Set your container in a a safe place and in a few days you will see little bubbles on the surface and scum as well. you can then drain off the water and add fresh to it. Swish it around and you'll see the good seed will sink to the bottom of the container. Drain the water and rinse again. I use a tea strainer to pour the mixture into and let water run over it. Once the seed is nice and cleaned turn it onto a paper towel and let dry.
you'll want the seed to get good and dry. Sometimes I put mine in an open window where the air will blow over it. It will stay there for days usually. Once dry I put mine in paper envelopes and label them.
For a good source of heirloom seeds, the best place to start is oftentimes your own family! Perhaps you have  a grandparent that gardens and they have saved a special vegetable or fruit for years. If that is the case then consider yourself a lucky person! You can try asking older gardening neighbors and friends as well.
One other source is your local farmer's market. Ask what kind of tomato or pepper they have and if it is an heirloom. you can buy the fruits to eat and save seed at the same time! A twofer!
I have gotten seed for Habaneros that way. About 5 years ago now, I found some large yellow cherry tomatoes growing in the corner of a yard of an empty house. I grabbed some and have been growing them ever since. I call them Gold Sunball tomatoes. LOL
I started saving Hickman beans over 30 years ago but when I moved, my seed was lost. I was devastated! They can't be bought anywhere and my first seed came from an old man on Seed Saver's. Then someone on the old forum said she had some and kindly shared with me! That was several years ago and now I have over a half a pound of good seed! I don't remember what member shared with me now, it was someone in Canada, but every year I think of you and thank you for your generosity.
I have gotten seed for Habaneros that way.
You can buy the seed easily on ebay. There are many small farmers and gardeners that that offer seed that they have saved. Some people buy in large quantities and sell small packets as well. I've bought from sellers on ebay for years and have had very good results.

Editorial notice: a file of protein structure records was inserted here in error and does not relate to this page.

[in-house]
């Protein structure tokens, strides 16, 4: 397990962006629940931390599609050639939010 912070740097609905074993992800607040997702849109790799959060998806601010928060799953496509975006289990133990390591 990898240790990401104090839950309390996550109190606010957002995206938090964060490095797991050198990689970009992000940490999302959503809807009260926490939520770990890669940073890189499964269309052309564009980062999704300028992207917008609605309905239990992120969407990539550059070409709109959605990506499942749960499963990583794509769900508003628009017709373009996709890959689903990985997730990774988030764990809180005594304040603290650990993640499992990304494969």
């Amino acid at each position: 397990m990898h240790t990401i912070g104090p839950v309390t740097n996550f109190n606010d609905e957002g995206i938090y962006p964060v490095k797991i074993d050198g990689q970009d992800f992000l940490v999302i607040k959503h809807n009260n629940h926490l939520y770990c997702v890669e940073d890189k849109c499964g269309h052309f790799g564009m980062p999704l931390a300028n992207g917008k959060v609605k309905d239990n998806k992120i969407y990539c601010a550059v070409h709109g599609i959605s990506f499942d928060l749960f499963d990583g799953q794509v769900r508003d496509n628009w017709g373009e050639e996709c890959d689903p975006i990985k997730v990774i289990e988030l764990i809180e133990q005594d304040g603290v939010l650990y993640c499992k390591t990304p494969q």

You can try Seed Saver's Exchange for new and interesting varieties and many seed catalogs now offer heirlooms for you to try as well.
Be sure if you buy tomatoes or peppers, that you buy and save from several fruits so that you get a good variety from different plants.
I usually start my tomatoes and peppers in the greenhouse about mid Feb. that's  a bit early, but come Feb. I'm pretty hard up for some dirt contact! By the first of May, I have nice big plants ready to set out though and that's part of the fun!
Here is a good video showing how to save tomato seeds. This youtuber has some other great homesteading videos as well.

I may try something new this year, I'm thinking of direct sowing some tomato seed and seeing how fast they come on. Could be interesting and will keep you posted.
At any rate, don't be afraid to try new things. Gardening is not farming, it's not a profit driven drudgery, it is a joy and a labor of love. Approach it like play and you will never tire of it.
Take care and happy gardening!
your friend,


  1. as i dont usually save seed (except such as pumpkin / squash) i dont have much to add...but in tennessee, you should have no trouble direct seeding tomatoes, as i usually have dozens of productive volunteers grow where they grew the previous year, here in ohio...

  2. I think you're right rj. You know, I've never know of anybody that grew tomatoes like that but I don't see any reason why it wouldn't work.
    I'll keep you posted on my tomato experiment! LOL
    Just came in from helping the neighbor set out another bunch of onions and some tomato plants and a few peppers. Fingers crossed that we don't get a freak snow storm in the next couple weeks too. LOL that would be bad.

  3. Thanks for the post mate you have written it very well.